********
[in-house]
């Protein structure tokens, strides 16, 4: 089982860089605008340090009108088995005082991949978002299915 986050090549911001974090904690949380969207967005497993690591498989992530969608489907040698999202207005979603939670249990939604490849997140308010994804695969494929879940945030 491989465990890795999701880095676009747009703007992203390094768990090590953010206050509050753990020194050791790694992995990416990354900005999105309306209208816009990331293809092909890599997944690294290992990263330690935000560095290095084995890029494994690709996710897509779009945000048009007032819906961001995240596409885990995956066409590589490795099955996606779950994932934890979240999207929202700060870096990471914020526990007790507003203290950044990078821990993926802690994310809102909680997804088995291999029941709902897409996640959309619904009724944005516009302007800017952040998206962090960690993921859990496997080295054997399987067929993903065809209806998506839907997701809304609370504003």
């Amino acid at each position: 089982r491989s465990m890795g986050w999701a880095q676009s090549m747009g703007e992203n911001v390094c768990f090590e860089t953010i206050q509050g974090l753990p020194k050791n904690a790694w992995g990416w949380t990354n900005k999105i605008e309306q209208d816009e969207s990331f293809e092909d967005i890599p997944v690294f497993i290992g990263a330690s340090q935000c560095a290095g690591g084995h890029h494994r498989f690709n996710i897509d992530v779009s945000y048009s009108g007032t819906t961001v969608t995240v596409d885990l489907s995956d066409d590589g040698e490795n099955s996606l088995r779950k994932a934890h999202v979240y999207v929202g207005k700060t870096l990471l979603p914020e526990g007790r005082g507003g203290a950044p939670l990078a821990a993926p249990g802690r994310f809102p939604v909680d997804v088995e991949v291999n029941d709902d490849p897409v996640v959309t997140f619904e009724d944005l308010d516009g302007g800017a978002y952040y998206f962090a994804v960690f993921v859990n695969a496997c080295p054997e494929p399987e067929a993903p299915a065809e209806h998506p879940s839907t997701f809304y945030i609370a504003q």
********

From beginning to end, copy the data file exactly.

[in-house]
């Protein structure tokens, strides 16, 4: 089982860089605008340090009108088995005082991949978002299915 986050090549911001974090904690949380969207967005497993690591498989992530969608489907040698999202207005979603939670249990939604490849997140308010994804695969494929879940945030 491989465990890795999701880095676009747009703007992203390094768990090590953010206050509050753990020194050791790694992995990416990354900005999105309306209208816009990331293809092909890599997944690294290992990263330690935000560095290095084995890029494994690709996710897509779009945000048009007032819906961001995240596409885990995956066409590589490795099955996606779950994932934890979240999207929202700060870096990471914020526990007790507003203290950044990078821990993926802690994310809102909680997804088995291999029941709902897409996640959309619904009724944005516009302007800017952040998206962090960690993921859990496997080295054997399987067929993903065809209806998506839907997701809304609370504003």
């Amino acid at each position: 089982r491989s465990m890795g986050w999701a880095q676009s090549m747009g703007e992203n911001v390094c768990f090590e860089t953010i206050q509050g974090l753990p020194k050791n904690a790694w992995g990416w949380t990354n900005k999105i605008e309306q209208d816009e969207s990331f293809e092909d967005i890599p997944v690294f497993i290992g990263a330690s340090q935000c560095a290095g690591g084995h890029h494994r498989f690709n996710i897509d992530v779009s945000y048009s009108g007032t819906t961001v969608t995240v596409d885990l489907s995956d066409d590589g040698e490795n099955s996606l088995r779950k994932a934890h999202v979240y999207v929202g207005k700060t870096l990471l979603p914020e526990g007790r005082g507003g203290a950044p939670l990078a821990a993926p249990g802690r994310f809102p939604v909680d997804v088995e991949v291999n029941d709902d490849p897409v996640v959309t997140f619904e009724d944005l308010d516009g302007g800017a978002y952040y998206f962090a994804v960690f993921v859990n695969a496997c080295p054997e494929p399987e067929a993903p299915a065809e209806h998506p879940s839907t997701f809304y945030i609370a504003q």